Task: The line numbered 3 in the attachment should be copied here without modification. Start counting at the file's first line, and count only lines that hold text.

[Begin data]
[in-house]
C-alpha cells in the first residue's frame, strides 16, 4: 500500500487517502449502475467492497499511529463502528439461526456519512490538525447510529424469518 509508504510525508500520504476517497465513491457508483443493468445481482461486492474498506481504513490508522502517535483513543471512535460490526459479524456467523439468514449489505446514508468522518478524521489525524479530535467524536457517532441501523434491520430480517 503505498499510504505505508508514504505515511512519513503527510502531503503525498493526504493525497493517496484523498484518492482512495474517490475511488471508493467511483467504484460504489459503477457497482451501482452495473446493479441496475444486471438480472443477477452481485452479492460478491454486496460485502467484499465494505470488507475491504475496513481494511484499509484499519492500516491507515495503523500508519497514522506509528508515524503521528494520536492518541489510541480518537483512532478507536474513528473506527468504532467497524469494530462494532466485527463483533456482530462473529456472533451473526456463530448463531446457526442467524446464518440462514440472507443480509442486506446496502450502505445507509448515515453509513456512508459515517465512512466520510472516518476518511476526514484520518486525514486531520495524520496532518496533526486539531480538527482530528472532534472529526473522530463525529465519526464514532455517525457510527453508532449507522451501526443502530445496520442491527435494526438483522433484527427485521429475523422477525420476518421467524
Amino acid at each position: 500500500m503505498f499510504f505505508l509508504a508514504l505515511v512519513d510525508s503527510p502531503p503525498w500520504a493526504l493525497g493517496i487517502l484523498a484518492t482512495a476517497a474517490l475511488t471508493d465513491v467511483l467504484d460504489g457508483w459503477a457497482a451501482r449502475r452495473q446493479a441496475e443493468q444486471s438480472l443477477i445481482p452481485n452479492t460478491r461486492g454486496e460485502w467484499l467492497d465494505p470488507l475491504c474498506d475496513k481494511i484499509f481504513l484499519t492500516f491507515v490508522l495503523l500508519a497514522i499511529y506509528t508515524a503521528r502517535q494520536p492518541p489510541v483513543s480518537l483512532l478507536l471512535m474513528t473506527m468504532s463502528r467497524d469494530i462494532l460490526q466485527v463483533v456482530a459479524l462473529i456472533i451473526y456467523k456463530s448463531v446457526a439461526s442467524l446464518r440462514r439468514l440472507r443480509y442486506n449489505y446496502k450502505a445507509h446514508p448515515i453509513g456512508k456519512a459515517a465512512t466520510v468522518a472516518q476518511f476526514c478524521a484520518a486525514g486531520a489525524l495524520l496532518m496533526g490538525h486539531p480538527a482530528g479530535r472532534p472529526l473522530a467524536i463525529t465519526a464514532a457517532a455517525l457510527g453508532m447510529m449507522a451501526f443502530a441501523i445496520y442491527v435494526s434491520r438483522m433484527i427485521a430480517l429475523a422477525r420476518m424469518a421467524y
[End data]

Amino acid at each position: 500500500m503505498f499510504f505505508l509508504a508514504l505515511v512519513d510525508s503527510p502531503p503525498w500520504a493526504l493525497g493517496i487517502l484523498a484518492t482512495a476517497a474517490l475511488t471508493d465513491v467511483l467504484d460504489g457508483w459503477a457497482a451501482r449502475r452495473q446493479a441496475e443493468q444486471s438480472l443477477i445481482p452481485n452479492t460478491r461486492g454486496e460485502w467484499l467492497d465494505p470488507l475491504c474498506d475496513k481494511i484499509f481504513l484499519t492500516f491507515v490508522l495503523l500508519a497514522i499511529y506509528t508515524a503521528r502517535q494520536p492518541p489510541v483513543s480518537l483512532l478507536l471512535m474513528t473506527m468504532s463502528r467497524d469494530i462494532l460490526q466485527v463483533v456482530a459479524l462473529i456472533i451473526y456467523k456463530s448463531v446457526a439461526s442467524l446464518r440462514r439468514l440472507r443480509y442486506n449489505y446496502k450502505a445507509h446514508p448515515i453509513g456512508k456519512a459515517a465512512t466520510v468522518a472516518q476518511f476526514c478524521a484520518a486525514g486531520a489525524l495524520l496532518m496533526g490538525h486539531p480538527a482530528g479530535r472532534p472529526l473522530a467524536i463525529t465519526a464514532a457517532a455517525l457510527g453508532m447510529m449507522a451501526f443502530a441501523i445496520y442491527v435494526s434491520r438483522m433484527i427485521a430480517l429475523a422477525r420476518m424469518a421467524y